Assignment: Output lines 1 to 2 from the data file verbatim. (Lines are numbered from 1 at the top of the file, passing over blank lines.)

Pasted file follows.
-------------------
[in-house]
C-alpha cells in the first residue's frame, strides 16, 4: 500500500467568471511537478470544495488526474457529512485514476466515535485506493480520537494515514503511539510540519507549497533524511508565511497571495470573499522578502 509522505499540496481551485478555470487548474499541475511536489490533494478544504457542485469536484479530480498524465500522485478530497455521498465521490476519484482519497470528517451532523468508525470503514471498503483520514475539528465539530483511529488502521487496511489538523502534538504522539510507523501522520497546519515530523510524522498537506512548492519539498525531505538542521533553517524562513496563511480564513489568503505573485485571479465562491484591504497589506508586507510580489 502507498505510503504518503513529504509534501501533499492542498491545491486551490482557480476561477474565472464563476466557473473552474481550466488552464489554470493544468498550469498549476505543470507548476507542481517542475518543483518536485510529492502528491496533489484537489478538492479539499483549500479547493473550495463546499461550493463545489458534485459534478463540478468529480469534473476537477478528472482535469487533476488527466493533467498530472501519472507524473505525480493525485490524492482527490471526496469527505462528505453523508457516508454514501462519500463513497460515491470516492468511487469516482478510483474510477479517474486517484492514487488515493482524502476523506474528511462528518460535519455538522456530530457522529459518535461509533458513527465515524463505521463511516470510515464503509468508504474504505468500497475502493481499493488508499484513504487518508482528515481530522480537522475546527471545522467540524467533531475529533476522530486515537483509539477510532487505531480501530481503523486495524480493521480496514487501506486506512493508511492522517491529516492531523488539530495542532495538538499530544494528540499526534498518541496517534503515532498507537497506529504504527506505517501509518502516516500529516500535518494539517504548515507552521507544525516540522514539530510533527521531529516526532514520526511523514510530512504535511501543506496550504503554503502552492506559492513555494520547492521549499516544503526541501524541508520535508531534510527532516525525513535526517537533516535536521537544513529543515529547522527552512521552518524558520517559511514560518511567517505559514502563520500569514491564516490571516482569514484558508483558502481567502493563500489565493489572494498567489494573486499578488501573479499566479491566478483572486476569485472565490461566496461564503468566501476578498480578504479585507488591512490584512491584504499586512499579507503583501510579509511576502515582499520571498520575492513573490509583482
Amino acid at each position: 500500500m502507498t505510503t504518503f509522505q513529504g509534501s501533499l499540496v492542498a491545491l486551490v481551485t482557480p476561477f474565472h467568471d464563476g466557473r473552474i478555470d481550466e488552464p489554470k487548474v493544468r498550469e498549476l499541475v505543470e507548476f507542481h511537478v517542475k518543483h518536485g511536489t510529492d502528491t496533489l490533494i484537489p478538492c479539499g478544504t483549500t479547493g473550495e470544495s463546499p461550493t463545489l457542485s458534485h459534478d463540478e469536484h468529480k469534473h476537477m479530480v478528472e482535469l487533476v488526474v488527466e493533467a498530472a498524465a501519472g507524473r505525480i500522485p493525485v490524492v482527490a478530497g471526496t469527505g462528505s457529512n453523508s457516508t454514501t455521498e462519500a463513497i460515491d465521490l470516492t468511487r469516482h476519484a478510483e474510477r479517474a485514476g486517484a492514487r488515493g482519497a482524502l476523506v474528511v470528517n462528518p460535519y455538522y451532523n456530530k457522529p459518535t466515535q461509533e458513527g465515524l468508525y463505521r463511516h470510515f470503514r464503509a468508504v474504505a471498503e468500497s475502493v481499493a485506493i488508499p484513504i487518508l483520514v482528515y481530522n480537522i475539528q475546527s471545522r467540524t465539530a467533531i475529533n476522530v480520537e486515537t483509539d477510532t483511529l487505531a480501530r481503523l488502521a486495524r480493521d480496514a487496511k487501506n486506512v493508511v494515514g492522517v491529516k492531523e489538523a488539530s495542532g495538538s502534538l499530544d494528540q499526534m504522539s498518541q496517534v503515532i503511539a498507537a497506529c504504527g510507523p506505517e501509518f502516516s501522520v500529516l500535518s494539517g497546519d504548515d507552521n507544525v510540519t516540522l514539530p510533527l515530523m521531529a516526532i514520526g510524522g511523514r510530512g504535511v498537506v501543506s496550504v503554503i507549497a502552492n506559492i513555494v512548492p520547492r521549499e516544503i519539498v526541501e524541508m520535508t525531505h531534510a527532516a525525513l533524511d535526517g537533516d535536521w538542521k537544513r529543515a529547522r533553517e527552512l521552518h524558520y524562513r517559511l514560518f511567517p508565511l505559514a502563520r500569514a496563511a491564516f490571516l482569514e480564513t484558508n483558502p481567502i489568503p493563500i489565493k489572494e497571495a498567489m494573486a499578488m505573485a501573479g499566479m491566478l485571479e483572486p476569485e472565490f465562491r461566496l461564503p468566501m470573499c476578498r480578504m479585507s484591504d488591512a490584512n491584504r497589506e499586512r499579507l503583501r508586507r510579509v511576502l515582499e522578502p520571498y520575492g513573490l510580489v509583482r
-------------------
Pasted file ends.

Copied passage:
[in-house]
C-alpha cells in the first residue's frame, strides 16, 4: 500500500467568471511537478470544495488526474457529512485514476466515535485506493480520537494515514503511539510540519507549497533524511508565511497571495470573499522578502 509522505499540496481551485478555470487548474499541475511536489490533494478544504457542485469536484479530480498524465500522485478530497455521498465521490476519484482519497470528517451532523468508525470503514471498503483520514475539528465539530483511529488502521487496511489538523502534538504522539510507523501522520497546519515530523510524522498537506512548492519539498525531505538542521533553517524562513496563511480564513489568503505573485485571479465562491484591504497589506508586507510580489 502507498505510503504518503513529504509534501501533499492542498491545491486551490482557480476561477474565472464563476466557473473552474481550466488552464489554470493544468498550469498549476505543470507548476507542481517542475518543483518536485510529492502528491496533489484537489478538492479539499483549500479547493473550495463546499461550493463545489458534485459534478463540478468529480469534473476537477478528472482535469487533476488527466493533467498530472501519472507524473505525480493525485490524492482527490471526496469527505462528505453523508457516508454514501462519500463513497460515491470516492468511487469516482478510483474510477479517474486517484492514487488515493482524502476523506474528511462528518460535519455538522456530530457522529459518535461509533458513527465515524463505521463511516470510515464503509468508504474504505468500497475502493481499493488508499484513504487518508482528515481530522480537522475546527471545522467540524467533531475529533476522530486515537483509539477510532487505531480501530481503523486495524480493521480496514487501506486506512493508511492522517491529516492531523488539530495542532495538538499530544494528540499526534498518541496517534503515532498507537497506529504504527506505517501509518502516516500529516500535518494539517504548515507552521507544525516540522514539530510533527521531529516526532514520526511523514510530512504535511501543506496550504503554503502552492506559492513555494520547492521549499516544503526541501524541508520535508531534510527532516525525513535526517537533516535536521537544513529543515529547522527552512521552518524558520517559511514560518511567517505559514502563520500569514491564516490571516482569514484558508483558502481567502493563500489565493489572494498567489494573486499578488501573479499566479491566478483572486476569485472565490461566496461564503468566501476578498480578504479585507488591512490584512491584504499586512499579507503583501510579509511576502515582499520571498520575492513573490509583482